What firewall features will best protect a LAN from Internet hack attacks and malware?
In the case of a small network, the necessary firewall doesn't need to be anything complicated. Network security expert Mike Chapple reviews the key features of the network device.
We are running an extranet, and our small LAN is connected to the main server via a VPN connection. I would like to install a firewall (hardware/software) to protect our LAN from Internet hacking attempts, as well as other viruses and other malware. What criteria should I use when buying a firewall for this type of environment?
You should always use a firewall to protect any connection to the Internet. In the case of a small network, you probably don't need anything complicated. Here are a few simple ideas you can follow:
- Look for a firewall that provides stateful inspection. Most have this capability. Representative of an advanced firewall architecture, it keeps track of communication packets and ensures that you can easily allow return traffic corresponding to your outbound requests. Only incoming packets that constitute a proper response are allowed through the firewall.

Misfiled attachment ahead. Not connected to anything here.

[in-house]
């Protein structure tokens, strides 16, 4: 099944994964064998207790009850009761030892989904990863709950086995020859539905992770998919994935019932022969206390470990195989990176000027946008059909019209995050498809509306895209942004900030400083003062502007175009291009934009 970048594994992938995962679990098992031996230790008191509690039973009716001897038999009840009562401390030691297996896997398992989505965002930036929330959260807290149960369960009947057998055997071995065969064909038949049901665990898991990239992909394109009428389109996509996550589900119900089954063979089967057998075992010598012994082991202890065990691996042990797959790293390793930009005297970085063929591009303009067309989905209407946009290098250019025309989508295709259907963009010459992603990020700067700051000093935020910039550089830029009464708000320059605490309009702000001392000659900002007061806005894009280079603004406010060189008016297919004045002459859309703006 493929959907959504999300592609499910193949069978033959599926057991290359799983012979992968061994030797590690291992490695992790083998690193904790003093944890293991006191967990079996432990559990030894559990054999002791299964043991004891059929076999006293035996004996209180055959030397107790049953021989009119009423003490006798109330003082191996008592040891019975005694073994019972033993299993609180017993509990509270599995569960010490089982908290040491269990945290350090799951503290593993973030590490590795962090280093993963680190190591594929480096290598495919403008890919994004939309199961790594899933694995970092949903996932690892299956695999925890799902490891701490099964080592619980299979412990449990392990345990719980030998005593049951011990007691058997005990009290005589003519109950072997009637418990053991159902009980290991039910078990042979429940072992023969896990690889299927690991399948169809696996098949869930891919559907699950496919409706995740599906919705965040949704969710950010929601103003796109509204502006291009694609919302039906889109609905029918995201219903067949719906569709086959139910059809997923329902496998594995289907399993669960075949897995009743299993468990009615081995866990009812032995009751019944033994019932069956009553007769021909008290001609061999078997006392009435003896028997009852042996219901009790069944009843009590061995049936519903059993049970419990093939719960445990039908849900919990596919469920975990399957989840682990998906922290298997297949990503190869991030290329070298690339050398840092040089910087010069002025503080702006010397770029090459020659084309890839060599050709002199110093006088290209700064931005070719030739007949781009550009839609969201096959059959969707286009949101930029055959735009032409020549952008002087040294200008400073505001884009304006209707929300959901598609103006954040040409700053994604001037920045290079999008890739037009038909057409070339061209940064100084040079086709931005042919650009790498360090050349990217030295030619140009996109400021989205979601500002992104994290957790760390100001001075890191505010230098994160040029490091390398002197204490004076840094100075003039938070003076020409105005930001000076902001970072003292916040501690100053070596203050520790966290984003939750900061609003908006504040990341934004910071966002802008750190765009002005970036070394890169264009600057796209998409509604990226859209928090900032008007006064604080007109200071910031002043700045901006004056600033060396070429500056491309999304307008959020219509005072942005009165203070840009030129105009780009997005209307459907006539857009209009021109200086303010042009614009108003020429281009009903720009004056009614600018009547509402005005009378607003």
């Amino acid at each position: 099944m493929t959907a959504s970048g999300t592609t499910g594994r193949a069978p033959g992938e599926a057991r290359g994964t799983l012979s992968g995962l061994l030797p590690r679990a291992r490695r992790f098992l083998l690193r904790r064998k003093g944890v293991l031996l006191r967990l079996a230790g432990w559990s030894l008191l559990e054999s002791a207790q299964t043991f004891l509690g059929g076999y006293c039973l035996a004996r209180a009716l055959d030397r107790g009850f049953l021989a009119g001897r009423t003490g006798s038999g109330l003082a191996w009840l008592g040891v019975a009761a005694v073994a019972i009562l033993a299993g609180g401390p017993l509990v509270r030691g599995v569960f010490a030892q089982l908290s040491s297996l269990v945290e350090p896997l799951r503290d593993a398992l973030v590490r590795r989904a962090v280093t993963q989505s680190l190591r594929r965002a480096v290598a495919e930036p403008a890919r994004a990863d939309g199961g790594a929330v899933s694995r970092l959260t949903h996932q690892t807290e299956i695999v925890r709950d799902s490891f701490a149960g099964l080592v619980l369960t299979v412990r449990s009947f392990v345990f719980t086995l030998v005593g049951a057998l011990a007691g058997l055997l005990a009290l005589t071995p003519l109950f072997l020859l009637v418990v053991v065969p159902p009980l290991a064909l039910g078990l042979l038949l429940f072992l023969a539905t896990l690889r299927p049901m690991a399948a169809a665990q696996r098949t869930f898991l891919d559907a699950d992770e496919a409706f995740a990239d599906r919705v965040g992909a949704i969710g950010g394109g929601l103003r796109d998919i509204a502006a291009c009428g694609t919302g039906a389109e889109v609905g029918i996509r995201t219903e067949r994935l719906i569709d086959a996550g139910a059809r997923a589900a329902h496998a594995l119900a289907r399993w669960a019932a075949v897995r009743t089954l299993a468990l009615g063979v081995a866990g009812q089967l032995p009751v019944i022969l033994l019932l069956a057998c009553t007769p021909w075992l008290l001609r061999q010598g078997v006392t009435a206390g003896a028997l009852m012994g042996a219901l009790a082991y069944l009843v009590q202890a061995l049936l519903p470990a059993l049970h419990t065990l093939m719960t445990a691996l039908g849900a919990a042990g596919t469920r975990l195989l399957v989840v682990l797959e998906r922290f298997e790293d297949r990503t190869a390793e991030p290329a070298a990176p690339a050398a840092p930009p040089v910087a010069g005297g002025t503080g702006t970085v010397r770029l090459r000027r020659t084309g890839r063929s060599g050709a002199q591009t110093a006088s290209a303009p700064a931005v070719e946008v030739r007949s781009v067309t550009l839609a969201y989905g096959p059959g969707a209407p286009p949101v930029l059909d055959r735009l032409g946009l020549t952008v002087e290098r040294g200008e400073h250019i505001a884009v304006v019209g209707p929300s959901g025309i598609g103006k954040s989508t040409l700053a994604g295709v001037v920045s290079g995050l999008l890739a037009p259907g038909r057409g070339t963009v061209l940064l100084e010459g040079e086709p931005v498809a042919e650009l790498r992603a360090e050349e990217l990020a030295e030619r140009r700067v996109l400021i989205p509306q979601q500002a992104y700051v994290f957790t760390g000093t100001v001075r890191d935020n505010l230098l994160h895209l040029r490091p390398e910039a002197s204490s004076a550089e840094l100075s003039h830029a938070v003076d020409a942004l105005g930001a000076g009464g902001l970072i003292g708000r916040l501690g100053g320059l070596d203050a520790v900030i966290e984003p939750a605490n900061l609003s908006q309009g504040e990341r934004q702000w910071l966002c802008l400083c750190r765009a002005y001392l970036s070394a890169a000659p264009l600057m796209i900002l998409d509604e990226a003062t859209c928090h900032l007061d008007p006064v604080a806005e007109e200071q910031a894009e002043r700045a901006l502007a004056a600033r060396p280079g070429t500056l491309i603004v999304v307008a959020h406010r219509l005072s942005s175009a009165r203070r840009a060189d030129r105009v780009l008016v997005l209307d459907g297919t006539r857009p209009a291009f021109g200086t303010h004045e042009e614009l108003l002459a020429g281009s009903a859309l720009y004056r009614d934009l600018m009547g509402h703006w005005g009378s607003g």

- Consider if you need content filtering. Do you want to take measures to protect users on the network from accidentally (or intentionally!) browsing websites that contain malicious or offensive content? Some firewalls offer content-filtering capabilities.
- How long can you be down? If the firewall fails, what's your backup plan? More expensive firewalls have high-availability configurations that allow the use of two devices. If the primary one fails, the secondary firewall automatically takes over. For those making do with a less expensive product, consider purchasing a second device that can be kept on the shelf for use in the event of a failure.
- Firewall management is critical in today's regulatory climate, and companies looking to streamline firewall management will look to tools from several vendors. (Login required)
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